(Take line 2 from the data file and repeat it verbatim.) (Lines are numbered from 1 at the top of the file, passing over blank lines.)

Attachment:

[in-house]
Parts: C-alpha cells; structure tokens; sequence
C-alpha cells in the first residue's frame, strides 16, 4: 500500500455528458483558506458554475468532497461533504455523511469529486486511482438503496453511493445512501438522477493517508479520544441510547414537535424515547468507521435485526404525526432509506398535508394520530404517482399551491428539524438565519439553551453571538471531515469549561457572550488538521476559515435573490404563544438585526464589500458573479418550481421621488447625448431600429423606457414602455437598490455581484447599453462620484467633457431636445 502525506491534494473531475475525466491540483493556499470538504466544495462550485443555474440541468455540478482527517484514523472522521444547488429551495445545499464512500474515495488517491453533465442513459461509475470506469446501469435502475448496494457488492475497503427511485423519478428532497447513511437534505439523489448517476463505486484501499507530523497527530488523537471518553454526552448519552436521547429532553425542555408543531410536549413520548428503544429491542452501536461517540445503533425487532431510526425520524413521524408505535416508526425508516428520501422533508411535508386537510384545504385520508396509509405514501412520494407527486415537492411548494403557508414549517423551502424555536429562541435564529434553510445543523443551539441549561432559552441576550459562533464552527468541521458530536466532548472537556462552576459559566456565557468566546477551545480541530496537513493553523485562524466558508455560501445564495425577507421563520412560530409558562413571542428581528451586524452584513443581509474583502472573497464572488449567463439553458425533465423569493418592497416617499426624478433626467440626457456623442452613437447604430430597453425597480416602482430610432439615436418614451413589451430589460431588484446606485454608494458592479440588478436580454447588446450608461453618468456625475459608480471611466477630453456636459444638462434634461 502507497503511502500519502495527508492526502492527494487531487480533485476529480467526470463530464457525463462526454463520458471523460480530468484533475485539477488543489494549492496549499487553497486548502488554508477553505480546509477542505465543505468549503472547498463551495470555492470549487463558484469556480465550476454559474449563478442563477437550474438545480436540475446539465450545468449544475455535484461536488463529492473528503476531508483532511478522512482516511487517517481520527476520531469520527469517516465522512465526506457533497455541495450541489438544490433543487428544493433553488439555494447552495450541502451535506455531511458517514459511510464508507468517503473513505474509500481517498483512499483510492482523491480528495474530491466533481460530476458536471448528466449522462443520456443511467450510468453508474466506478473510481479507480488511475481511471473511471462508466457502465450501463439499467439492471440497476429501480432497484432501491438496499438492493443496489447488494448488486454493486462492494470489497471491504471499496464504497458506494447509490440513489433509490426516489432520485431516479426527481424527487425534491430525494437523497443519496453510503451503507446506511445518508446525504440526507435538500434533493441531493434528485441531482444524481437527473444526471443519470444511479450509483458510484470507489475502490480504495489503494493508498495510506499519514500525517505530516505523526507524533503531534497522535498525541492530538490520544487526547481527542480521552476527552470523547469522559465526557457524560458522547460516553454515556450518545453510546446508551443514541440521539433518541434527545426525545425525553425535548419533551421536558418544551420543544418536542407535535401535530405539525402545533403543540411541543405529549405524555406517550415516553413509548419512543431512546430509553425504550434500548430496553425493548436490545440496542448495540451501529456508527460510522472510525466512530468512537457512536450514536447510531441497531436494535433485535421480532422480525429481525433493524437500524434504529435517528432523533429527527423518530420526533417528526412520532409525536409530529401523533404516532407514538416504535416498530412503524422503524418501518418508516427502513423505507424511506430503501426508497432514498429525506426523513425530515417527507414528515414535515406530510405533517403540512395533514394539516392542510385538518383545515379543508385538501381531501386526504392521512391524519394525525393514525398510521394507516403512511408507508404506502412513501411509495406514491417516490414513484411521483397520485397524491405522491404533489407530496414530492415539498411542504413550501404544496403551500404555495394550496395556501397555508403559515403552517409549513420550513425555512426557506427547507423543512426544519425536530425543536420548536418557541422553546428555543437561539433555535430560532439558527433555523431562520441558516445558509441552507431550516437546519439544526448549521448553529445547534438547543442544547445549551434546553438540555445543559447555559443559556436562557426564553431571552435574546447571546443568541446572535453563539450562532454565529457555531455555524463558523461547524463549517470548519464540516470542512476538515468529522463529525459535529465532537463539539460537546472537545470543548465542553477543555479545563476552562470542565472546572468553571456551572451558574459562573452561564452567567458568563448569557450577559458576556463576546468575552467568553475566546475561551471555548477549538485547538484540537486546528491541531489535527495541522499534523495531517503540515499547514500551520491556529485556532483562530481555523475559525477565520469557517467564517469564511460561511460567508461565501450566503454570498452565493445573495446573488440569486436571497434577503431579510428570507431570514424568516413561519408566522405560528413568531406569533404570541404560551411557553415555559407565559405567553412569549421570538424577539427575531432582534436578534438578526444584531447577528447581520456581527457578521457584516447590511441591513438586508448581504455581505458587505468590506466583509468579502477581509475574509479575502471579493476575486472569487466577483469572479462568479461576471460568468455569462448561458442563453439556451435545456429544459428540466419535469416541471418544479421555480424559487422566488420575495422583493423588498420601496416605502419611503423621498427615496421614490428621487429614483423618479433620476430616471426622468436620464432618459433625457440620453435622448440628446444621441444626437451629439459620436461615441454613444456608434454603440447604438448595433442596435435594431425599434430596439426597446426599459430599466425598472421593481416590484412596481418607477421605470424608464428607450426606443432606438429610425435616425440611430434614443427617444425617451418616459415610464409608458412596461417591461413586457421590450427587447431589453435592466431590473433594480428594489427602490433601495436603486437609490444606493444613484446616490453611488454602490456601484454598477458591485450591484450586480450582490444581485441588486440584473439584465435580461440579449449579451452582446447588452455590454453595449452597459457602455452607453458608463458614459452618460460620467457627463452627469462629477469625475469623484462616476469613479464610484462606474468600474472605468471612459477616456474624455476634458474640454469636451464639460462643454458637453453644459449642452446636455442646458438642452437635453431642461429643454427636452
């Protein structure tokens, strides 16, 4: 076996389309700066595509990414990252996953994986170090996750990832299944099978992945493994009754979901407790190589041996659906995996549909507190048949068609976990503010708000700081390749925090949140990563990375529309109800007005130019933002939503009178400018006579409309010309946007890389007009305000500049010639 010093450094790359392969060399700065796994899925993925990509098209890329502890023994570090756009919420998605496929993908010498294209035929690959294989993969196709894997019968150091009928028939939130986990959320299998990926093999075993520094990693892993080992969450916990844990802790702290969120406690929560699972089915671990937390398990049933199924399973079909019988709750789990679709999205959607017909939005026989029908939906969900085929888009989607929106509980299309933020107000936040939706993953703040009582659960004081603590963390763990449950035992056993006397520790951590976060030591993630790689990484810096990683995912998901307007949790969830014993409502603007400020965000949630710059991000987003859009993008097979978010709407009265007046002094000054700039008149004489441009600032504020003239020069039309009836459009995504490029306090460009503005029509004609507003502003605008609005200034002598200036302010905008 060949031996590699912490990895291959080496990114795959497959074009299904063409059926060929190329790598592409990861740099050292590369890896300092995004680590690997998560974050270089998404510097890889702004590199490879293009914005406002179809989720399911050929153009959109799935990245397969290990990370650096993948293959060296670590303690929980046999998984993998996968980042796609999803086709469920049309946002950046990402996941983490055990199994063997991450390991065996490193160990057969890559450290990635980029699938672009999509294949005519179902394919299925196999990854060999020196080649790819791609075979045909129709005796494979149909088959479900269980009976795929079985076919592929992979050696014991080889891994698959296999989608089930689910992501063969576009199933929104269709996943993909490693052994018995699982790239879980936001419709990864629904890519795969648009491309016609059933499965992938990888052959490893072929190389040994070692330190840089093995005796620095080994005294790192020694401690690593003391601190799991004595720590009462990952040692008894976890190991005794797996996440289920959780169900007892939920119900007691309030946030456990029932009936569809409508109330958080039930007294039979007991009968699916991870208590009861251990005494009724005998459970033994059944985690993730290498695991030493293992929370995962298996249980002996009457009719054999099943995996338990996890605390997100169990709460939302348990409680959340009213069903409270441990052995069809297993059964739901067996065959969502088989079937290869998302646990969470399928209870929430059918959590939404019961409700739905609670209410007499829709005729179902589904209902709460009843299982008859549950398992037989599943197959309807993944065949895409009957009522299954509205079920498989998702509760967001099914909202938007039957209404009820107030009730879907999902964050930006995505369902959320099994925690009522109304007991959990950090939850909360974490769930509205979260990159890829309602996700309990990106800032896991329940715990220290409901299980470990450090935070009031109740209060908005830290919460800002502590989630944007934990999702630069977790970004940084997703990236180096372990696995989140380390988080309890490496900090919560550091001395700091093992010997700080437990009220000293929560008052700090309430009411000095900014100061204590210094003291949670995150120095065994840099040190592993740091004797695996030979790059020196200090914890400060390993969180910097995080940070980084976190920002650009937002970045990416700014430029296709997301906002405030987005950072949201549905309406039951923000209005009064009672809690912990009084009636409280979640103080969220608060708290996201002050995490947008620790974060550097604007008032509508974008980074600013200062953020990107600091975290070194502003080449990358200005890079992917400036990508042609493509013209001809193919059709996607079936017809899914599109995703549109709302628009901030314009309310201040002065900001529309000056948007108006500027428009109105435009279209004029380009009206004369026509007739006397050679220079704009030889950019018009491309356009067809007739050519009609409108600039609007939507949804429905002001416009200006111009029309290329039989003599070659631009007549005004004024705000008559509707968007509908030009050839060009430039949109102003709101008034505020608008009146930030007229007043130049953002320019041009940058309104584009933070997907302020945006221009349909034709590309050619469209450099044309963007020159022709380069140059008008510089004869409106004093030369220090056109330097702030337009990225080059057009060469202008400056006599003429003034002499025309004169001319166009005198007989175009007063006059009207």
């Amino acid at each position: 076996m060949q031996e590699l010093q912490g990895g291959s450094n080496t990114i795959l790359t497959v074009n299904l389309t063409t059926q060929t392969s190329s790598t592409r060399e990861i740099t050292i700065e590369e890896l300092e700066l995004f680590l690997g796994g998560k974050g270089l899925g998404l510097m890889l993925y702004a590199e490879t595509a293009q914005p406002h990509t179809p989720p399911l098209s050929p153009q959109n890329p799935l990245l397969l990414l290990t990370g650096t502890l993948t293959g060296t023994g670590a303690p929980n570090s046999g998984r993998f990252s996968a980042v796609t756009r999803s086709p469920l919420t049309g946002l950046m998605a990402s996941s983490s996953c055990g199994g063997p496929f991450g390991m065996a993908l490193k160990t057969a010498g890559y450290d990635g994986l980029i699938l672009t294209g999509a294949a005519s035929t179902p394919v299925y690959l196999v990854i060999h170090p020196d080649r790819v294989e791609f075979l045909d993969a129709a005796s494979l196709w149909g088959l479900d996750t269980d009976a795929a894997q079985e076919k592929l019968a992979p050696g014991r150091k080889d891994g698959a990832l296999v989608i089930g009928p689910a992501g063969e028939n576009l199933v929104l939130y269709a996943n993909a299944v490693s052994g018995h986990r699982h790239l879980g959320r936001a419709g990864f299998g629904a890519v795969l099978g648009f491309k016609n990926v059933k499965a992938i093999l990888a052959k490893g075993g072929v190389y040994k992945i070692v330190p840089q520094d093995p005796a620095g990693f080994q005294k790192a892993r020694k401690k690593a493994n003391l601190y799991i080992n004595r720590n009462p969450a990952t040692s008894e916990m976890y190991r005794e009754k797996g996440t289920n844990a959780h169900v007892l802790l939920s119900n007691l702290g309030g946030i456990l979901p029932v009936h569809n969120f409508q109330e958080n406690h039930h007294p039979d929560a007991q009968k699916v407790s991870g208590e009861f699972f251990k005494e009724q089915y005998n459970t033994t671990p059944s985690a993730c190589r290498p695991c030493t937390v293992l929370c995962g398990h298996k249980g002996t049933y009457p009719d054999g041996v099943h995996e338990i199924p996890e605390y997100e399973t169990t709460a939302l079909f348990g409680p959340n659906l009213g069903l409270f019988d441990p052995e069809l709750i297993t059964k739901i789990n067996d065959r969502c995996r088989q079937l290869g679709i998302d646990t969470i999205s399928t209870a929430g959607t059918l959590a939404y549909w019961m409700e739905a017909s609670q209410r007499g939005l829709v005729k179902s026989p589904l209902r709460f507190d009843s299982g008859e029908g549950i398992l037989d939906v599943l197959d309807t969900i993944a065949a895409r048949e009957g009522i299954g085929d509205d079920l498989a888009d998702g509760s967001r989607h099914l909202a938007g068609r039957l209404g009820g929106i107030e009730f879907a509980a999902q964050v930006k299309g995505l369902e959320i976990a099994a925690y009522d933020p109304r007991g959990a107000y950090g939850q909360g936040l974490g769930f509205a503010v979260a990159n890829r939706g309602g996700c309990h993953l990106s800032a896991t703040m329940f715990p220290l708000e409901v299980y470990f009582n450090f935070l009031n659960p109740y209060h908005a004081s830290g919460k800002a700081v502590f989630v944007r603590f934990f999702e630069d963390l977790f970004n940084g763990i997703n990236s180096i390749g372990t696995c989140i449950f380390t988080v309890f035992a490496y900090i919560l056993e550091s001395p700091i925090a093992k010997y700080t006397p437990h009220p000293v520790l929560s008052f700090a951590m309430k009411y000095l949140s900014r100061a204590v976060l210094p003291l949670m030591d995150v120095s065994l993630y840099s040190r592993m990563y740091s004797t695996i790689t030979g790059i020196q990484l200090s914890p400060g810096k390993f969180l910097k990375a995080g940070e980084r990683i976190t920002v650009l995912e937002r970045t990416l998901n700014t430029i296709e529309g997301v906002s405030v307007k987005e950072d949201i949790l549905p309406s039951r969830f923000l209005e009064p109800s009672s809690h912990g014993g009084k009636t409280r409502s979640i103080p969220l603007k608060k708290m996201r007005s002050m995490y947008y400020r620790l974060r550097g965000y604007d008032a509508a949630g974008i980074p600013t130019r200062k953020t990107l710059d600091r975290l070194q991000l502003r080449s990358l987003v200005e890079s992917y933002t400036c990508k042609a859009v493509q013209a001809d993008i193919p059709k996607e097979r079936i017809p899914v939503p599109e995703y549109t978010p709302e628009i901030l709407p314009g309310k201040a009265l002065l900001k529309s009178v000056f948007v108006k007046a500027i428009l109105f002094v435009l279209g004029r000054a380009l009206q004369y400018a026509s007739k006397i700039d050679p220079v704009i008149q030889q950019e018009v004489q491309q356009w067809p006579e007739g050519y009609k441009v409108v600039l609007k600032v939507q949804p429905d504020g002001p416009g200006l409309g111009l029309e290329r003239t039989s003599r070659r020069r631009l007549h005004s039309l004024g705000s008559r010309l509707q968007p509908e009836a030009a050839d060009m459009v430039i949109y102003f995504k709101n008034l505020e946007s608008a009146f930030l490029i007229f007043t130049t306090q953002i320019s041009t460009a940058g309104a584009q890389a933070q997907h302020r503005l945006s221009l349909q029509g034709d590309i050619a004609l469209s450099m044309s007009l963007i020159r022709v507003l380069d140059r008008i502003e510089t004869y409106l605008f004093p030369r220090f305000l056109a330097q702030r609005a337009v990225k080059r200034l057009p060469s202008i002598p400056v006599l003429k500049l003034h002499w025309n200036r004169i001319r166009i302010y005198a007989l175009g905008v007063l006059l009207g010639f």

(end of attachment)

Parts: C-alpha cells; structure tokens; sequence